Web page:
The two recent fatal accidents involving Boeing 737 MAX 8 aircraft and the subsequent grounding of the world's fleet of such planes by regulators create uncertainty as to the scale of financial risk to participants in the aviation industry. The most serious potential damage is to the manufacturer, Boeing Co., but that company has a strong financial position and liquidity, and we indicated in our March 11, 2019, bulletin that we currently do not see any effect on our rating on Boeing. The exact causes of each of the accidents, particularly the most recent one involving an Ethiopian Airlines plane, remain under investigation and final conclusions from investigators could differ from what initially may appear to be the cause.

Key Takeaways
While there are few 737 MAX planes in service because the jetliner is relatively new, the backlog of orders for this popular narrowbody jet remains high.
Although the disruption resulting from the grounding of the jets has generated worldwide attention, we do not see this as a major factor for the airlines or leasing companies that we rate.
None of our rated aircraft lease securitizations contain 737 MAX 8 aircraft, although the jets constitute partial collateral in two classes of equipment trust certificates issued by Air Canada.
We could revise our assessment of the 737 MAX aircraft if we conclude that the recent accidents will lead to a lasting diminution of collateral value or resale liquidity.
The 737 MAX series (which includes, in addition to the MAX 8 version, three similar models) is Boeing's newest family of narrowbody aircraft. Because it was introduced in 2016, there are relatively few currently in service--less than 400, compared with a world fleet of more than 22,000 passenger jet aircraft. However, there are much larger backlogs of these models ordered for future delivery to airlines and aircraft leasing companies (aircraft lessors). Therefore, the disruption caused by grounding the planes, while noticeable, should not be significant for rated airlines or lessors. The largest operators of the planes are rated airlines in North America: Southwest Airlines Co., American Airlines Inc., and Air Canada. In each case, the 737 MAX planes represent less than 5% of their total fleets. WestJet Airlines Ltd., another rated Canadian airline, operates fewer planes, but the 737 MAX represents a slightly higher proportion of its fleet. Airlines that lease planes from aircraft lessors are required to continue paying on their leases even if the planes are grounded, though the airlines may ultimately be compensated to some extent by Boeing. We believe that the proportion of 737 MAX aircraft in the fleets of rated aircraft lessors is very low--in the low single-digit percentages at most--though some have many of these planes on order.

We rate two classes of enhanced equipment trust certificates issued by Air Canada (the 2018-1 Class A and Class B) in which 737 MAX 8 aircraft form part of the collateral (four 737 MAX 8s and one 787-9). None of our rated aircraft lease securitizations contain 737 MAX aircraft. If we were to conclude that the accidents and their aftermath led to a lasting diminution of the collateral value or resale liquidity of the planes, we could revise our assessment of the 737 MAX 8 (and possibly other MAX models), which could lead to a downgrade. However, it would take time for evidence to support such a conclusion to become available and we believe there are several factors that indicate any significant damage is likely to be temporary.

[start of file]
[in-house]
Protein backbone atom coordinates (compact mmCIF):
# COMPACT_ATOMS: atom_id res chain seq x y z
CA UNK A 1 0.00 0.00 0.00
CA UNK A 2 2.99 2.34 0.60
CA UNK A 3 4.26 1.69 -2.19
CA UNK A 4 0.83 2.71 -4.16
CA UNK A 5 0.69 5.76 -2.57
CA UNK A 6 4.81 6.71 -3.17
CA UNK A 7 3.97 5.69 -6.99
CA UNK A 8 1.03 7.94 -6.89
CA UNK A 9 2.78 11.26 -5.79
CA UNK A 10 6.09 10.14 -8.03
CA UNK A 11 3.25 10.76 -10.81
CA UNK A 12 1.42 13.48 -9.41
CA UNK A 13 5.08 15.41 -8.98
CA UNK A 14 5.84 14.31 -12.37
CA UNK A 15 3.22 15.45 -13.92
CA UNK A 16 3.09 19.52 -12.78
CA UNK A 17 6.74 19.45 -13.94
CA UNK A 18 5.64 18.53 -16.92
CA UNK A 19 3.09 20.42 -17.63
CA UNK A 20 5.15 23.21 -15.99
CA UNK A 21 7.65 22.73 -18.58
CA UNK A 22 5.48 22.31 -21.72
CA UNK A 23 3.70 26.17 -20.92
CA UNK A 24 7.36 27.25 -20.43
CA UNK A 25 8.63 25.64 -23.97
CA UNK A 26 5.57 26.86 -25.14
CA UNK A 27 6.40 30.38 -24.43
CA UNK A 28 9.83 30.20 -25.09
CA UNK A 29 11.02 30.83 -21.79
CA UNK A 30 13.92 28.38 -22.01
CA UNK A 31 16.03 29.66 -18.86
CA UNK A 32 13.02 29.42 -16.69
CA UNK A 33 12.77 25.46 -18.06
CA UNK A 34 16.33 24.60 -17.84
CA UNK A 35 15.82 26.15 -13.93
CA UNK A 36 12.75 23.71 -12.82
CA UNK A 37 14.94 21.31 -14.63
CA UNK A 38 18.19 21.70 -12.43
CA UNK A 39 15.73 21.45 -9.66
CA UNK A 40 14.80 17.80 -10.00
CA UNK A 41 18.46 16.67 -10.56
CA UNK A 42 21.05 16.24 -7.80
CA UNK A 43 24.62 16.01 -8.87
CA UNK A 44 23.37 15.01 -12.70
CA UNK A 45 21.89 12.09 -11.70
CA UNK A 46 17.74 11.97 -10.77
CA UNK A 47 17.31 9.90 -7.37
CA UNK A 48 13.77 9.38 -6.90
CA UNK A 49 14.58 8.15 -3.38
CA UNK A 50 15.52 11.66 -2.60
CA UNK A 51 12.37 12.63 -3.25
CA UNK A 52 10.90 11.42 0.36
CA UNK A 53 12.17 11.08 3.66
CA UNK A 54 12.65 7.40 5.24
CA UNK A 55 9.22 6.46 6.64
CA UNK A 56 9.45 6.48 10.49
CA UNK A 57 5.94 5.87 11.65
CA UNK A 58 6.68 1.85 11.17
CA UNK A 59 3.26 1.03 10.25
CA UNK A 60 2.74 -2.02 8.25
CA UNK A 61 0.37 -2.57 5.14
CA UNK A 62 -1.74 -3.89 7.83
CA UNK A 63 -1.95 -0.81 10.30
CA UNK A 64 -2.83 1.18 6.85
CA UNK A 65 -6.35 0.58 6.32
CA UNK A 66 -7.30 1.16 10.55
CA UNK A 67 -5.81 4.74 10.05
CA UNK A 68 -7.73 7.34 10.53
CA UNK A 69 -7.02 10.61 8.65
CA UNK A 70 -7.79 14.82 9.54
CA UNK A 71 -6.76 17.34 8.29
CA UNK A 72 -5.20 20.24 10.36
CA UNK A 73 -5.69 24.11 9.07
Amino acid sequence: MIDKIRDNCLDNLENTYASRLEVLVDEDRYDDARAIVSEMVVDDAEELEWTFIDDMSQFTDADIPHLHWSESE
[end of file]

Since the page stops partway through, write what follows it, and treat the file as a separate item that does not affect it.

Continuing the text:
The 737 MAX 8 is the best-selling version, by far, in Boeing's new technology narrowbody family of planes, with a long backlog of orders. The competing Airbus SE A320 neo (new engine option) family, also very popular, is the main alternative, but its backlog is similarly long. Indeed, both manufacturers have been straining to deliver even the planes currently committed due to various problems at their suppliers. Accordingly, airlines have limited choices even if they did want to switch. Airlines generally seek to operate a family of narrowbody planes from one manufacturer or the other because of the efficiency of operating a single fleet type. (Large airlines formed by mergers or those in the process of transitioning from one manufacturer's planes to the competitor are exceptions.) So once an airline has chosen one family of planes, it takes a lot to justify switching. The 787's problems in 2013, though they did not lead to fatal accidents, did not dent its long-term popularity. Boeing has huge incentives to make sure that the 737 MAX, one of its cash cows and a crucial long-term competitive factor, is perceived as safe. The company has indicated that it had been working on potential flight control software changes before the second accident occurred, but these must be approved by regulators.

This situation is likely to evolve as more information emerges from the investigation of the second accident and Boeing develops its proposed software changes. We will continue to monitor these and related developments for any credit implications.